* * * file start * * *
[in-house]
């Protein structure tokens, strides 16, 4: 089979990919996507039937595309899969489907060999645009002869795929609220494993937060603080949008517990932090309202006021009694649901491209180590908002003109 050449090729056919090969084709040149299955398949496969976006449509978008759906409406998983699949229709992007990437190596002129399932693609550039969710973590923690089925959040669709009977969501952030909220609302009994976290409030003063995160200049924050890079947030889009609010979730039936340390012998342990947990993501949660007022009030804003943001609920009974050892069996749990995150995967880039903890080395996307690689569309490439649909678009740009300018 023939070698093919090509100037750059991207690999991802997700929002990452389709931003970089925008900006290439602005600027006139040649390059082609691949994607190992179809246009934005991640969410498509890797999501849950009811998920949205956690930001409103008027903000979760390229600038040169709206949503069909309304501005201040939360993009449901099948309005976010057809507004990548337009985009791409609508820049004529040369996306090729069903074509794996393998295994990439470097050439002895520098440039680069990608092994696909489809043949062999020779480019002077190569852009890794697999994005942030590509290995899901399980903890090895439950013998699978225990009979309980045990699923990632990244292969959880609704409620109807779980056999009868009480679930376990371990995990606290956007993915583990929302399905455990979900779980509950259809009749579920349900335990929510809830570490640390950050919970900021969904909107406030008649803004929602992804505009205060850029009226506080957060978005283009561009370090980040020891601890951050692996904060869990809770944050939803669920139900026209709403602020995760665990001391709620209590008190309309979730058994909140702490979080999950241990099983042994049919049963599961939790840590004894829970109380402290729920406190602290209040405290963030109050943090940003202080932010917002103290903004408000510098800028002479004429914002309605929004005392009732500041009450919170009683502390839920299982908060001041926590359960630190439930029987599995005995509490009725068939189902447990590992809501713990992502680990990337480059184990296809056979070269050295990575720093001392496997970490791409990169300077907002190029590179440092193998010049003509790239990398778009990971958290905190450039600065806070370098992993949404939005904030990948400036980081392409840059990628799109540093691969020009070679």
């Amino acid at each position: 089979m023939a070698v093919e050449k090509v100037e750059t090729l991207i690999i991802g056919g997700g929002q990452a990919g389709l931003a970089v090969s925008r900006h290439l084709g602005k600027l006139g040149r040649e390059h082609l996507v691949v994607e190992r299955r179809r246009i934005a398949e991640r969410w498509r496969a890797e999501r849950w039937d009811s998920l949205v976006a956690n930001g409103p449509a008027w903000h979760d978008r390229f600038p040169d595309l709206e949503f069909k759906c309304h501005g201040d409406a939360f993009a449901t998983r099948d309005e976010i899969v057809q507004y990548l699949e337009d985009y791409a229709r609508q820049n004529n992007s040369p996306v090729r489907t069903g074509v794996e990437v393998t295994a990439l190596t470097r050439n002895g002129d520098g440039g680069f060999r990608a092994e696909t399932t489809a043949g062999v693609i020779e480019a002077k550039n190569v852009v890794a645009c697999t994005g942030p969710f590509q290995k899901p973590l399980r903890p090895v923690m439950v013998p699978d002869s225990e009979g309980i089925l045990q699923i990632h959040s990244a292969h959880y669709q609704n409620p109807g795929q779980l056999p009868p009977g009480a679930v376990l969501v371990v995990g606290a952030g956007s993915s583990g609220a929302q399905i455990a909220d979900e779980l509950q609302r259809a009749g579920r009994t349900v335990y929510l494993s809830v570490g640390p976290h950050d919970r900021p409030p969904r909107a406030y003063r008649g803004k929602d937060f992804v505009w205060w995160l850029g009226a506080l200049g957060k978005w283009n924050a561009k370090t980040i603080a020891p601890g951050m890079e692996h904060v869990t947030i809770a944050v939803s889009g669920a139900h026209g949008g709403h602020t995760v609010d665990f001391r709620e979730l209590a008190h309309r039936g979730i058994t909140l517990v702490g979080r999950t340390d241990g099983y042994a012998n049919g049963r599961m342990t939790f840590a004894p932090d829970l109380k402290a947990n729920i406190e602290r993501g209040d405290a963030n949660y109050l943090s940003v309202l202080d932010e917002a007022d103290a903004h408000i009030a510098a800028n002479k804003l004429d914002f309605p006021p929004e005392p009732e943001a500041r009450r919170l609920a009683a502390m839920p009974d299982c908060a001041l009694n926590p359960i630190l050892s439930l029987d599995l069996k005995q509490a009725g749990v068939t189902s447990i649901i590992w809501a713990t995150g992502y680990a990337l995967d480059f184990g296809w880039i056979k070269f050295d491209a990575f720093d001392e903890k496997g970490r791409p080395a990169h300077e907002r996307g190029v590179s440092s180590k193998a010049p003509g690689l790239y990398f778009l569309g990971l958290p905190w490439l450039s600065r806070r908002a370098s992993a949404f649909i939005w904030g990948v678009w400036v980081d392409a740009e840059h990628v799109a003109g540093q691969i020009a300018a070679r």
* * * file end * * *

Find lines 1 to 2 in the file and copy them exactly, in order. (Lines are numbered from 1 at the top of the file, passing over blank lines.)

[in-house]
């Protein structure tokens, strides 16, 4: 089979990919996507039937595309899969489907060999645009002869795929609220494993937060603080949008517990932090309202006021009694649901491209180590908002003109 050449090729056919090969084709040149299955398949496969976006449509978008759906409406998983699949229709992007990437190596002129399932693609550039969710973590923690089925959040669709009977969501952030909220609302009994976290409030003063995160200049924050890079947030889009609010979730039936340390012998342990947990993501949660007022009030804003943001609920009974050892069996749990995150995967880039903890080395996307690689569309490439649909678009740009300018 023939070698093919090509100037750059991207690999991802997700929002990452389709931003970089925008900006290439602005600027006139040649390059082609691949994607190992179809246009934005991640969410498509890797999501849950009811998920949205956690930001409103008027903000979760390229600038040169709206949503069909309304501005201040939360993009449901099948309005976010057809507004990548337009985009791409609508820049004529040369996306090729069903074509794996393998295994990439470097050439002895520098440039680069990608092994696909489809043949062999020779480019002077190569852009890794697999994005942030590509290995899901399980903890090895439950013998699978225990009979309980045990699923990632990244292969959880609704409620109807779980056999009868009480679930376990371990995990606290956007993915583990929302399905455990979900779980509950259809009749579920349900335990929510809830570490640390950050919970900021969904909107406030008649803004929602992804505009205060850029009226506080957060978005283009561009370090980040020891601890951050692996904060869990809770944050939803669920139900026209709403602020995760665990001391709620209590008190309309979730058994909140702490979080999950241990099983042994049919049963599961939790840590004894829970109380402290729920406190602290209040405290963030109050943090940003202080932010917002103290903004408000510098800028002479004429914002309605929004005392009732500041009450919170009683502390839920299982908060001041926590359960630190439930029987599995005995509490009725068939189902447990590992809501713990992502680990990337480059184990296809056979070269050295990575720093001392496997970490791409990169300077907002190029590179440092193998010049003509790239990398778009990971958290905190450039600065806070370098992993949404939005904030990948400036980081392409840059990628799109540093691969020009070679």